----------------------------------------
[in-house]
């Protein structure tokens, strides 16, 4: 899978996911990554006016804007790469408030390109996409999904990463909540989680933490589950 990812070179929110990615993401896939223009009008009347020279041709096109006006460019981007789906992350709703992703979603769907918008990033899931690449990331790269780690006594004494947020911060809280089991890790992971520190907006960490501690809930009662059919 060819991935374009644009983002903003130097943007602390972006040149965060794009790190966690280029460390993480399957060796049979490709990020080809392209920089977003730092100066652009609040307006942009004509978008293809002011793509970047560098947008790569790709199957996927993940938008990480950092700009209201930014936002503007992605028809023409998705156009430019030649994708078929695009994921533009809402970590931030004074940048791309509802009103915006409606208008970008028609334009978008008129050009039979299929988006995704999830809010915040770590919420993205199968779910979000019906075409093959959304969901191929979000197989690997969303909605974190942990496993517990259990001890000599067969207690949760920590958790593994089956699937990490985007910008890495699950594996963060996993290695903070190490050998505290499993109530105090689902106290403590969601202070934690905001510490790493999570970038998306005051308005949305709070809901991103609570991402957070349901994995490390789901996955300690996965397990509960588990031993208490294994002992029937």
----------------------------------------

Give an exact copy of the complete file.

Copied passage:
[in-house]
């Protein structure tokens, strides 16, 4: 899978996911990554006016804007790469408030390109996409999904990463909540989680933490589950 990812070179929110990615993401896939223009009008009347020279041709096109006006460019981007789906992350709703992703979603769907918008990033899931690449990331790269780690006594004494947020911060809280089991890790992971520190907006960490501690809930009662059919 060819991935374009644009983002903003130097943007602390972006040149965060794009790190966690280029460390993480399957060796049979490709990020080809392209920089977003730092100066652009609040307006942009004509978008293809002011793509970047560098947008790569790709199957996927993940938008990480950092700009209201930014936002503007992605028809023409998705156009430019030649994708078929695009994921533009809402970590931030004074940048791309509802009103915006409606208008970008028609334009978008008129050009039979299929988006995704999830809010915040770590919420993205199968779910979000019906075409093959959304969901191929979000197989690997969303909605974190942990496993517990259990001890000599067969207690949760920590958790593994089956699937990490985007910008890495699950594996963060996993290695903070190490050998505290499993109530105090689902106290403590969601202070934690905001510490790493999570970038998306005051308005949305709070809901991103609570991402957070349901994995490390789901996955300690996965397990509960588990031993208490294994002992029937």